In 2017, the U.S. Treasury Department Office of Foreign Assets Control (OFAC) assessed $119,517,845 in penalties and settlements for violations of U.S. economic sanctions.
U.S. economic sanctions are designed to further national security interests, foreign policy objectives, and economic stability. The U.S. government takes violation of them very seriously. The dollar amount above represents 16 cases for 2017.
U.S. economic sanctions are targeted against certain foreign countries and regimes, terrorists and terrorist organizations, weapons of mass destruction (WMD) proliferators, narcotics traffickers and others.
You may think that you do not have to worry about the Foreign Assets Control Regulations (FACR) because your company does not export or you do not do business with drug traffickers or criminals, but you should think again. Agriculture industry related companies have been hit with penalties for violating these regulations. Here is an example from 2016:
2016 - PanAmerican Seed Company, a division of Ball Horticultural Company- Foreign Distributors. For a number of years (2009 through 2012), PanAmerican Seed of West Chicago, IL indirectly exported primarily flower seeds on 48 occasions to consignees based in two third-countries located in Europe or the Middle East. From there, the seeds were re-exported by the consignees to two Iranian distributors.
According to enforcement information “PanAm Seed engaged in a pattern or practice designed to conceal the involvement of Iran and/or obfuscate the fact that the seeds were ultimately destined for distributors located in Iran.”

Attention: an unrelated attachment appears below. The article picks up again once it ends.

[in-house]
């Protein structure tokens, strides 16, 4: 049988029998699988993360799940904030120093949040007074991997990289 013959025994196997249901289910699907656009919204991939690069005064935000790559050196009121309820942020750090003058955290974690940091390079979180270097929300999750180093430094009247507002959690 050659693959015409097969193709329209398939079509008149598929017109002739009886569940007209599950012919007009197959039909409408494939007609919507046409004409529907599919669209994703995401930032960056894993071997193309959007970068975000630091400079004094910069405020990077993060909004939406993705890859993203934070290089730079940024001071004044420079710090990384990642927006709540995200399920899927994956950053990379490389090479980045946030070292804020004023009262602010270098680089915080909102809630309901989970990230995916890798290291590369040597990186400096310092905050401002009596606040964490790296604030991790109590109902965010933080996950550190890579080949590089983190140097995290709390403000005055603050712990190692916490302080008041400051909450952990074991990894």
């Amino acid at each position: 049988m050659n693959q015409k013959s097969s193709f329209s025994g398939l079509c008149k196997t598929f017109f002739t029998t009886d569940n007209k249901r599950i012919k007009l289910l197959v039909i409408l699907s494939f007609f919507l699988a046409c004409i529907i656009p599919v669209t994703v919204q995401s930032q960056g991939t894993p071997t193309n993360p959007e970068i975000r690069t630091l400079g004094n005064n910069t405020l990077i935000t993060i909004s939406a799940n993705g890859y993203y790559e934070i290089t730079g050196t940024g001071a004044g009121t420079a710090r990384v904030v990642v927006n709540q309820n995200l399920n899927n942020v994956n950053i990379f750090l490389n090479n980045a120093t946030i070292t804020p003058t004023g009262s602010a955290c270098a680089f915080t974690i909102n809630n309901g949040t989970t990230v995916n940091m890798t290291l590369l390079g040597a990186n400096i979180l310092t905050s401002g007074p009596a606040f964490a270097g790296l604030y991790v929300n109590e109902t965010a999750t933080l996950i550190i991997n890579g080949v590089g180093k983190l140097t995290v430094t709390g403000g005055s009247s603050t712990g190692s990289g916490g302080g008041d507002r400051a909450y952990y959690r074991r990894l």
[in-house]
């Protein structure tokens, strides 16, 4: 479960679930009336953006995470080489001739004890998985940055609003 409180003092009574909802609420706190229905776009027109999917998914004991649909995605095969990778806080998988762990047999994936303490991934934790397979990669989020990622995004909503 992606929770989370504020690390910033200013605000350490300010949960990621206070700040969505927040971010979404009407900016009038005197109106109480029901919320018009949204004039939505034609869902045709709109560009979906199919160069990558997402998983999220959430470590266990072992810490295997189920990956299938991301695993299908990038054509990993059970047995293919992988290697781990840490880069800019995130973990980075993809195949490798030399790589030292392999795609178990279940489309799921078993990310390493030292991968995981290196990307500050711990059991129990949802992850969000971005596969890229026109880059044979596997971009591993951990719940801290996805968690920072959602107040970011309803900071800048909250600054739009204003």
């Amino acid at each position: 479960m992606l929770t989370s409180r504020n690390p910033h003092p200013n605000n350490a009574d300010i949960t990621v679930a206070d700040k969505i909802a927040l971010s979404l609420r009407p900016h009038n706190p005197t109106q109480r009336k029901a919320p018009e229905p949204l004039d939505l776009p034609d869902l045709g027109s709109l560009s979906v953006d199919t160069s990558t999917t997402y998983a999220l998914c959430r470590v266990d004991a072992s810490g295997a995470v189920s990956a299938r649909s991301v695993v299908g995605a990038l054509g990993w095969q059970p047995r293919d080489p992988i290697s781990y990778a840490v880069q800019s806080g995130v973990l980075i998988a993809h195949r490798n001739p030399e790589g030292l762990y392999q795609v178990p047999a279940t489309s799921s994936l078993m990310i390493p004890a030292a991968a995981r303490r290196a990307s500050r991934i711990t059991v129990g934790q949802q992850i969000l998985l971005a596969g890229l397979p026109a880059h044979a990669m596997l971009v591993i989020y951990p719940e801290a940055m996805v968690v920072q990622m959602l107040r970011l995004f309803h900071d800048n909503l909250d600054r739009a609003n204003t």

Aggravating factors included the company’s continued sales to its Iranian distributors for nearly 8 months after the company’s Director of Finance learned of OFAC’s investigation. The sad thing here is that the exports were likely eligible for an OFAC export license under TSRA. $4.32 Million settlement for violation of Iran sanctions program (September, 2016).
Now you know the FACR exists. You also know that fines and civil penalties for violating the applicable laws can be large (and willful violations can result in imprisonment). So, what can you do to avoid violating those regulations? Our recommendations are as follows:
1. Determine how the FACR can affect your business. There are prohibited countries, as well as prohibited entities and persons.
2. Perform restricted party screening on your supply chain, your customers, joint venture partners, employees, independent contractors and intermediaries, such as distributors.
3. Develop a formal, written OFAC compliance program and policies to ensure you are following the law. Understand how these regulations can affect the conduct of U.S. parent corporations, their foreign subsidiaries, and U.S. persons wherever they are located (including those who work for foreign subsidiaries).
4. Conduct due diligence on your foreign partners to ensure they are aware of U.S. legal requirements and have procedures in place to ensure compliance and avoid violations of U.S. law.
5. Check your existing international contracts to confirm you are flowing down U.S. legal requirements to your foreign partners as necessary, since you cannot do indirectly through a foreign partner what you cannot do directly (for example, violate the FACR).
If you have questions regarding these cases and how they may affect your business, contact Jean Schtokal at 517.371.8276 or at firstname.lastname@example.org. Jean practices primarily in the business transactions area, handling both domestic and foreign matters.